If peripheral artery disease (PAD) causes the arteries in your legs to become clogged and narrowed to the point that blood flow cannot supply enough oxygen to your leg muscles, your doctor may recommend a procedure to restore blood flow to the muscles. When blood flow is restored, leg pain – and the risk of losing a leg or foot due to severe narrowing of the arteries – may be reduced.
Endovascular Procedures for PAD
An endovascular procedure is performed inside the blood vessels through the use of a small, flexible tube, called a catheter.
There are many endovascular procedures that may be recommended for the treatment of PAD, but the most common is angioplasty and stenting. This procedure is also commonly used to treat blocked arteries to the heart to restore blood flow and stop chest pain (angina), halt a heart attack or lower the risk of heart attack or stroke. An endovascular procedure is performed by a doctor who has had special endovascular training. PAD can be treated by a number of specialists, including interventional cardiologists, vascular surgeons, interventional radiologists, and vascular medicine specialists.
To learn more about peripheral artery angioplasty and stenting, click here.
Surgery for Peripheral Artery Disease (PAD)
Surgery is another option for restoring blood flow to your legs, or in some cases arms. If a lengthy portion of an artery becomes narrowed – or if a blood vessel is severely blocked, then your doctor may recommend bypass surgery. Blood flow is restored by rerouting the blood around the blockage in an effort to reduce leg pain and the risk of losing a leg or foot due to severe narrowing of the arteries.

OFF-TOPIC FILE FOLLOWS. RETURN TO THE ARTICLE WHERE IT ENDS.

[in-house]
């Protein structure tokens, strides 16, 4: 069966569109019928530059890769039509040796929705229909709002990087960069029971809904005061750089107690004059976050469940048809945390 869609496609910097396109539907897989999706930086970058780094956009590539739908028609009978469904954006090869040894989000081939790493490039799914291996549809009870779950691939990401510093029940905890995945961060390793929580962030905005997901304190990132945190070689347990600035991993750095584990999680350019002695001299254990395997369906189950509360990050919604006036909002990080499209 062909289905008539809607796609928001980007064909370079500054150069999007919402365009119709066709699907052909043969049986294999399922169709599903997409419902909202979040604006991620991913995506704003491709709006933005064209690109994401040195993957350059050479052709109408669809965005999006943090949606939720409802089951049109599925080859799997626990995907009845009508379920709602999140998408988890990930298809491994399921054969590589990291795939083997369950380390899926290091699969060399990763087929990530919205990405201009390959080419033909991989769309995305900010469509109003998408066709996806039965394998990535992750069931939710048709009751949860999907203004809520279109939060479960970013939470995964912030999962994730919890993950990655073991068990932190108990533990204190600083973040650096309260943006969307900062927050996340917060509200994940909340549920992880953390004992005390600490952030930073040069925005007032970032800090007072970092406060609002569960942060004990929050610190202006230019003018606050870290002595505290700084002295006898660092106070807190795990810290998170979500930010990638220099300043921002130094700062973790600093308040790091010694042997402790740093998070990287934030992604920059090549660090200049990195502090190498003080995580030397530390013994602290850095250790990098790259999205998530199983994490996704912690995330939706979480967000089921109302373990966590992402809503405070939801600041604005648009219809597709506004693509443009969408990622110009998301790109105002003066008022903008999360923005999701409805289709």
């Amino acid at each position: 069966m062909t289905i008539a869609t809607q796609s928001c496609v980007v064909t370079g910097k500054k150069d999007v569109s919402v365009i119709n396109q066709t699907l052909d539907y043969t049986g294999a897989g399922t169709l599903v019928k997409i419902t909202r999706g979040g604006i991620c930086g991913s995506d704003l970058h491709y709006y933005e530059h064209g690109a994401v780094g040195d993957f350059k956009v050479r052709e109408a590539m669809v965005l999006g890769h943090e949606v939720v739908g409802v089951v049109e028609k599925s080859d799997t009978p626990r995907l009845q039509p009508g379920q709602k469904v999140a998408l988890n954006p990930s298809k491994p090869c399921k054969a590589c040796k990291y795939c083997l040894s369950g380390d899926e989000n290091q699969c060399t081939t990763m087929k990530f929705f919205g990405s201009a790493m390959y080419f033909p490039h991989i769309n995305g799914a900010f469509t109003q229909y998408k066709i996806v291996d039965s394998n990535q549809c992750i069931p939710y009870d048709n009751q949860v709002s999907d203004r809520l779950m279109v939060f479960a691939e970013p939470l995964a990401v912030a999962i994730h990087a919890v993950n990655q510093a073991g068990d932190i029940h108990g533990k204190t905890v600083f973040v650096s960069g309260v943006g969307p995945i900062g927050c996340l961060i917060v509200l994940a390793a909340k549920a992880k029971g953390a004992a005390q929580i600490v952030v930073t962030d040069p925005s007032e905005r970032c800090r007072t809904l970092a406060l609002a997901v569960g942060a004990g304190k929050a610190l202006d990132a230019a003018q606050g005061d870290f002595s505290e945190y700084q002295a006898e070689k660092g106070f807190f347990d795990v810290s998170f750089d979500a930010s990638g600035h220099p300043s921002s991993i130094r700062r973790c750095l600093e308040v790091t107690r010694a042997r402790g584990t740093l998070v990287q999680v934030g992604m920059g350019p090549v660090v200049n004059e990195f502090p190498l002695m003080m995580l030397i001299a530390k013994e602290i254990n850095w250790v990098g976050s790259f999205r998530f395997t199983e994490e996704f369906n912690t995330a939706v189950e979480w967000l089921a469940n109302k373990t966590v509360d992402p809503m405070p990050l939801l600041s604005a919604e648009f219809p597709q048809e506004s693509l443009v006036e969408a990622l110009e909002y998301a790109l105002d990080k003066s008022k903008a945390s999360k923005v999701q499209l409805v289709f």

To learn more about bypass surgery for peripheral artery disease, click here.
If the Pain Returns After Your Procedure or Surgery
Arteries can become blocked again after they have been treated. A re-narrowing of the artery, called restenosis, may cause you to experience leg or foot pain. If you feel pain after you have been treated, call your doctor. A second procedure may be needed to widen the artery again.
Treatment - Not a Cure
Remember, medications and procedures do not cure peripheral artery disease because plaque continues to accumulate in our arteries throughout our lives. Arteries can become blocked again after they have been treated. If you feel pain after you have been treated, call your doctor. A second procedure may be needed to treat the artery again.